Obesity progression causes liver steatosis and co-morbidities without apparent cardiac metabolic and functional decline


  • André Ferreira do Nascimento Universidade Federal de Mato Grosso, Campus Sinop
  • Aline de Oliveira Martins Faculdade de Medicina de Botucatu - UNESP
  • Tamiris Aparecida Souza de Oliveira Faculdade de Medicina de Botucatu - UNESP
  • Camila Renata Correa Faculdade de Medicina de Botucatu - UNESP
  • Katashi Okoshi Faculdade de Medicina de Botucatu - UNESP
  • Ana Lúcia dos Anjos Ferreira Faculdade de Medicina de Botucatu - UNESP
  • Renata de Azevedo Melo Luvizotto Universidade Federal de Mato Grosso, Campus Sinop
  • Xiang-Dong Wang Jean Mayer USDA Human Nutrition Research Center on Aging, Tufts University
  • Antonio Carlos Cicogna Departamento de Clínica Médica – Faculdade de Medicina de Botucatu




The goal of this study was to test if obesity progression can be a risk factor to alter cardiac metabolism and function along the time. Male Wistar rats were randomly divided to receive either chow diet (12.0% calories from fat) [C group] or high-fat diet (49.7% calories from fat) plus sucrose in the drinking water (100% from carbohydrate) [H group] for 6, 12 and 24 weeks. The Western diet significantly increased adiposity index of rats in all three experimental periods compared to C group. This was associated with increased plasma levels of insulin, resistin, leptin, glucose, triacylglycerol and decreased adiponectin, however, all variables were stable along the time except insulin and leptin. Plasma free fatty acid was only elevated with 24 weeks treatment. The obesity status resulted in hepatic steatosis progression in H group, while oxidative stress, hepatic inflammatory foci as well as TNF-α and IL-6 mRNA levels were not affected. There are no cardiac performance decline as well as metabolism cardiac changes in H group when compared with C. In conclusion, Western diet induced and promoted obesity, co-morbidities and hepatic steatosis progression while was not associated with apparent alterations of cardiac metabolism and function. These results suggest that obesity progression seems to affect the organs of distinct ways, and cardiac dysfunction is a question of time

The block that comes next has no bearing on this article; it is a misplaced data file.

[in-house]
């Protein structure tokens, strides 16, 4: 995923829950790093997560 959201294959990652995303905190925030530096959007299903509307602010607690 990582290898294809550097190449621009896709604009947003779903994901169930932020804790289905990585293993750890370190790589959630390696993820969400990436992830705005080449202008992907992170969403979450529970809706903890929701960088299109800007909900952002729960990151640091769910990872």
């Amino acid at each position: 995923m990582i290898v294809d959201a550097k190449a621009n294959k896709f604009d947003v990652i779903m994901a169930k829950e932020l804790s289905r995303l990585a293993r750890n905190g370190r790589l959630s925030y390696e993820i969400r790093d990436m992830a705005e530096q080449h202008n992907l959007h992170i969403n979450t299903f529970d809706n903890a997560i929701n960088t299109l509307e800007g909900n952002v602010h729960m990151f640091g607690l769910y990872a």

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Como Citar

Nascimento, A. F. do ., Martins, A. de O. ., Oliveira, T. A. S. de ., Correa, C. R. ., Okoshi, K. ., Ferreira, A. L. dos A. ., Luvizotto, R. de A. M. ., Wang, X.-D. ., & Cicogna, A. C. (2021). Obesity progression causes liver steatosis and co-morbidities without apparent cardiac metabolic and functional decline. Scientific Electronic Archives, 14(8). https://doi.org/10.36560/14820211433

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